As we all know many Australian’s farmers are doing it tough, especially at the moment. It is a well-known fact many of these farms end up having to take loans out over the year in order to keep running. This means they are banking on the fact they are going to have a good year and if they don’t they may have to sell up and move on from farming entirely. So, is debt a problem in our farming sector?
I believe that yes, it is. Do I know the solution to fix it? Unfortunately no.
Farming debt in Australia has increased by almost 75% in the past decade. In 2004 our farmers had about $40.3 billion in debt, in 2014 this debt was now worth $70 billion. That’s a $30 billion increase which I am not sure our farmers can absorb.
In fact, 70% of farm debt is held by 12% of farmers. This is a concerning figure, based on this information it is clear that while some of our farmers are coping but there is a portion that is unable to make ends meet and have to go into debt to support their properties. Although part of this debt is certainly held by larger companies who can easily afford the repayment I am confident part of this debt would also be held by the everyday farmer.
We also know about 6% of farms are estimated to be at high risk, which is to mean they are at high risk of not being able to pay back their debts. Whilst this has declined since the 1990’s where it was at 10.3% this is still a concerning figure that must be addressed by the farmers themselves, their creditors and the Federal Government.
Whilst the Federal Government has put up its hand to help out farmers they are not willing to take on this $70 billion worth of debt. However, there are a number of programs or schemes out there to assist farmers who are doing it tough.
The Farm Debt Mediation Scheme has been implemented to try and assist farmers with their debt. The scheme is a structured negotiation process in which a mediator assists both the farmer and the creditor to reach agreement on the present arrangements and future conduct of financial relations between them. Mediation is a simple, voluntary and confidential process that is quick and affordable. Unfortunately this process will still leave the farmer at the mercy of his creditor as this is not a legally binding process.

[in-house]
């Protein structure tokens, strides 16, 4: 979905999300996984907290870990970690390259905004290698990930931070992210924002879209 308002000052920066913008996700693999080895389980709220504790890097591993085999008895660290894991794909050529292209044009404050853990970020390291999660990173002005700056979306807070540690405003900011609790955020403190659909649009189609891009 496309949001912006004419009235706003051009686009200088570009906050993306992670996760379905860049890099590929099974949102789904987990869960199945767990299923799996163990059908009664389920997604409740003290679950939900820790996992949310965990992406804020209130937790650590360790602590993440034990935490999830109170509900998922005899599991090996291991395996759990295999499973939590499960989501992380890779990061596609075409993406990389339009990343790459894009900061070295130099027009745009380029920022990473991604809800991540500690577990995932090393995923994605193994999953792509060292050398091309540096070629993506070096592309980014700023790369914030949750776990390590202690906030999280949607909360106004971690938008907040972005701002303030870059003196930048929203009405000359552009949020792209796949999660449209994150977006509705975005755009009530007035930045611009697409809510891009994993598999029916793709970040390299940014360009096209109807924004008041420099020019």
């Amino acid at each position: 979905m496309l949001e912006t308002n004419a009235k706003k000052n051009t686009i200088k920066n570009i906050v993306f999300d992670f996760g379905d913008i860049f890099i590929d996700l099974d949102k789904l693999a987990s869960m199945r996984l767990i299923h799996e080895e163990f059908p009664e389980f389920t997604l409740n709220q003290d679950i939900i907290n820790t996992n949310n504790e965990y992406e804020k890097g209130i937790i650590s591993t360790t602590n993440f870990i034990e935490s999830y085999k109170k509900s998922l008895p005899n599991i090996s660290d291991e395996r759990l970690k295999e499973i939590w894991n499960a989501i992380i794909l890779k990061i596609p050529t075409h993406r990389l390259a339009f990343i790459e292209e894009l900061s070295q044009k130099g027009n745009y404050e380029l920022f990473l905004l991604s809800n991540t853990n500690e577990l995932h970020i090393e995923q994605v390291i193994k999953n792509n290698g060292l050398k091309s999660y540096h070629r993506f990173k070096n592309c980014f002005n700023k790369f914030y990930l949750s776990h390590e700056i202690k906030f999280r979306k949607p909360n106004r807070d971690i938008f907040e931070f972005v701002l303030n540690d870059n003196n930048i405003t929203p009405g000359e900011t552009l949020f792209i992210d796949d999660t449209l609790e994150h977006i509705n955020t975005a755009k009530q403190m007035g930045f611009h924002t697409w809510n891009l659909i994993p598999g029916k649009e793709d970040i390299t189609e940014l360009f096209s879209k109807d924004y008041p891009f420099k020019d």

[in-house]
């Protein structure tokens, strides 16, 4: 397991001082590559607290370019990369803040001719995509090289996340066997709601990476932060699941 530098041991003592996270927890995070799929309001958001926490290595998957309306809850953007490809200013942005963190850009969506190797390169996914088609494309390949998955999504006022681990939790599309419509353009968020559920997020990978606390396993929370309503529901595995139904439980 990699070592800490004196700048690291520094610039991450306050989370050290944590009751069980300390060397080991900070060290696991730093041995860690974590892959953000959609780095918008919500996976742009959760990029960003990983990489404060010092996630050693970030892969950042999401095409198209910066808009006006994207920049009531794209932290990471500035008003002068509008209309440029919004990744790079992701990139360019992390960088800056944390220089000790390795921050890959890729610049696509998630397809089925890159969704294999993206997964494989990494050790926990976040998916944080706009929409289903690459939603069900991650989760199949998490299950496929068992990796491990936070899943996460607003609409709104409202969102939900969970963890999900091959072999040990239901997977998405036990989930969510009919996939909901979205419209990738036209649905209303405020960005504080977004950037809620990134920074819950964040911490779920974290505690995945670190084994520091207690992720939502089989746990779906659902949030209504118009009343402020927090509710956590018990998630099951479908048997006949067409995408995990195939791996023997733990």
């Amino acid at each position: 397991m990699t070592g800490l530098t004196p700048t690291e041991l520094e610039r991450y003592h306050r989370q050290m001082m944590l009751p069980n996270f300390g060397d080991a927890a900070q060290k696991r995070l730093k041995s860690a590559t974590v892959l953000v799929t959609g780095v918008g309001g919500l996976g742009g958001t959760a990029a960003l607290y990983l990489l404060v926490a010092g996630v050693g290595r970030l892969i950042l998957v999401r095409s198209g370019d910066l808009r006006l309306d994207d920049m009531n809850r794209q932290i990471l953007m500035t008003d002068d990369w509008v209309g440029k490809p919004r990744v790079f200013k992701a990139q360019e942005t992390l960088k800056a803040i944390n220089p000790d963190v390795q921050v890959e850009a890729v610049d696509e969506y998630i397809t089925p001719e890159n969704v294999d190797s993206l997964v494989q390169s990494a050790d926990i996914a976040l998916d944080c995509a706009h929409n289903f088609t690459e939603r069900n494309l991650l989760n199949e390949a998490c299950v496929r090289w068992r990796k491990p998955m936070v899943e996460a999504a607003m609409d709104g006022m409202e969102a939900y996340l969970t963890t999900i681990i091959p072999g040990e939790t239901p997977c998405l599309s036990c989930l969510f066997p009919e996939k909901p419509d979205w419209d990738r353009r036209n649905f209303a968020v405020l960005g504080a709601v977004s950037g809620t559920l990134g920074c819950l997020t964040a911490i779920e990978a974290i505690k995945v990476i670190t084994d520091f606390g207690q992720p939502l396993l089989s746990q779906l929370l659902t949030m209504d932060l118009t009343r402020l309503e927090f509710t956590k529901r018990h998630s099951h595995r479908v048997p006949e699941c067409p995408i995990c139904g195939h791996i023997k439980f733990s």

The Queensland Rural Adjustment Authority (QRAA) runs a number of co-lending programs to assist farmers for their financial needs in QLD. There are also a number of other programs in other states to assist farmers in duress to reach their financial needs, but I do not believe this is enough.
Do our farms have a bleak financial outlook? Yes they do. Their sector is so dependent on weather events that their crop or stock can easily been killed or damaged affecting them for years to come financially. I do not know what solution as a nation we can put forward to assist farmers going through troubled times, but I do know that more needs to be done to support them.
Rasad Merchant CPA
Strategy and Business Development Manager & Secretary of the Personal Insolvency Professionals Association (PIPA)
Rasad brings over 8 years’ experience working in the insolvency sector to Debt Cutter, where he is dedicated to achieving peak business performance. With a background as both a trusted business advisor, and as a business owner, Rasad uses his foresight to strategically manage business growth and opportunities.